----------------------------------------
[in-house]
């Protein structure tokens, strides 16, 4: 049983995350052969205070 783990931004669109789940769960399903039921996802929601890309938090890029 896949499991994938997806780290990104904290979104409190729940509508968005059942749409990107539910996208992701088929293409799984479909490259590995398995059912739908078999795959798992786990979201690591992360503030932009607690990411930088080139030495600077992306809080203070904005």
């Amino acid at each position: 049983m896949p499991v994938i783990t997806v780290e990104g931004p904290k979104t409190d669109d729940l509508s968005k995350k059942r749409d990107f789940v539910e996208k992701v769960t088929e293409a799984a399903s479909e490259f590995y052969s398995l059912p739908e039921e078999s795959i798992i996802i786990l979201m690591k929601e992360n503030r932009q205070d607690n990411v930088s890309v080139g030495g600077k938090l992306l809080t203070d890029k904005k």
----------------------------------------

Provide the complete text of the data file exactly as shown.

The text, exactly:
[in-house]
């Protein structure tokens, strides 16, 4: 049983995350052969205070 783990931004669109789940769960399903039921996802929601890309938090890029 896949499991994938997806780290990104904290979104409190729940509508968005059942749409990107539910996208992701088929293409799984479909490259590995398995059912739908078999795959798992786990979201690591992360503030932009607690990411930088080139030495600077992306809080203070904005």
């Amino acid at each position: 049983m896949p499991v994938i783990t997806v780290e990104g931004p904290k979104t409190d669109d729940l509508s968005k995350k059942r749409d990107f789940v539910e996208k992701v769960t088929e293409a799984a399903s479909e490259f590995y052969s398995l059912p739908e039921e078999s795959i798992i996802i786990l979201m690591k929601e992360n503030r932009q205070d607690n990411v930088s890309v080139g030495g600077k938090l992306l809080t203070d890029k904005k």